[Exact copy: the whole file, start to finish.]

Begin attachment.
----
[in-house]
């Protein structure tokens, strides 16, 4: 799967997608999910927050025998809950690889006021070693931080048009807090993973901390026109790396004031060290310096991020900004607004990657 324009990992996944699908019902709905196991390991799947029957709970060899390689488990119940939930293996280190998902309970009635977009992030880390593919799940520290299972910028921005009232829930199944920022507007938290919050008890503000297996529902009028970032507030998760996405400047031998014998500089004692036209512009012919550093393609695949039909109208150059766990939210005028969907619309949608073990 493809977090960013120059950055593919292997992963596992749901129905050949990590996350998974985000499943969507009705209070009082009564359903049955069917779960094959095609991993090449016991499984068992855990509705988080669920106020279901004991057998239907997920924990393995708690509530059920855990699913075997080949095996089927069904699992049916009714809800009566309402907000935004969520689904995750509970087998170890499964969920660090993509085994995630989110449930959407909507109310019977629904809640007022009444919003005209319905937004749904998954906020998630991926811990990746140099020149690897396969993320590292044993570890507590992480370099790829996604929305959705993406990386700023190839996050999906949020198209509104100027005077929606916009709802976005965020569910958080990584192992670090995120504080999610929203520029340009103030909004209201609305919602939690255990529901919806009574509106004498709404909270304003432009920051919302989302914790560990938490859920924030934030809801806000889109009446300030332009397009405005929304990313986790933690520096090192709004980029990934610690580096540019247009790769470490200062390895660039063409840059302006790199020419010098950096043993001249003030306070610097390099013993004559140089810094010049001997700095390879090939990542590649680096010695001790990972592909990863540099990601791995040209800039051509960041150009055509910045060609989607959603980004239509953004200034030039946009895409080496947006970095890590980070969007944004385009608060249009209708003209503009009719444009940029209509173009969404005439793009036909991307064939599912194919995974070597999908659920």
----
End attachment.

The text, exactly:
[in-house]
């Protein structure tokens, strides 16, 4: 799967997608999910927050025998809950690889006021070693931080048009807090993973901390026109790396004031060290310096991020900004607004990657 324009990992996944699908019902709905196991390991799947029957709970060899390689488990119940939930293996280190998902309970009635977009992030880390593919799940520290299972910028921005009232829930199944920022507007938290919050008890503000297996529902009028970032507030998760996405400047031998014998500089004692036209512009012919550093393609695949039909109208150059766990939210005028969907619309949608073990 493809977090960013120059950055593919292997992963596992749901129905050949990590996350998974985000499943969507009705209070009082009564359903049955069917779960094959095609991993090449016991499984068992855990509705988080669920106020279901004991057998239907997920924990393995708690509530059920855990699913075997080949095996089927069904699992049916009714809800009566309402907000935004969520689904995750509970087998170890499964969920660090993509085994995630989110449930959407909507109310019977629904809640007022009444919003005209319905937004749904998954906020998630991926811990990746140099020149690897396969993320590292044993570890507590992480370099790829996604929305959705993406990386700023190839996050999906949020198209509104100027005077929606916009709802976005965020569910958080990584192992670090995120504080999610929203520029340009103030909004209201609305919602939690255990529901919806009574509106004498709404909270304003432009920051919302989302914790560990938490859920924030934030809801806000889109009446300030332009397009405005929304990313986790933690520096090192709004980029990934610690580096540019247009790769470490200062390895660039063409840059302006790199020419010098950096043993001249003030306070610097390099013993004559140089810094010049001997700095390879090939990542590649680096010695001790990972592909990863540099990601791995040209800039051509960041150009055509910045060609989607959603980004239509953004200034030039946009895409080496947006970095890590980070969007944004385009608060249009209708003209503009009719444009940029209509173009969404005439793009036909991307064939599912194919995974070597999908659920």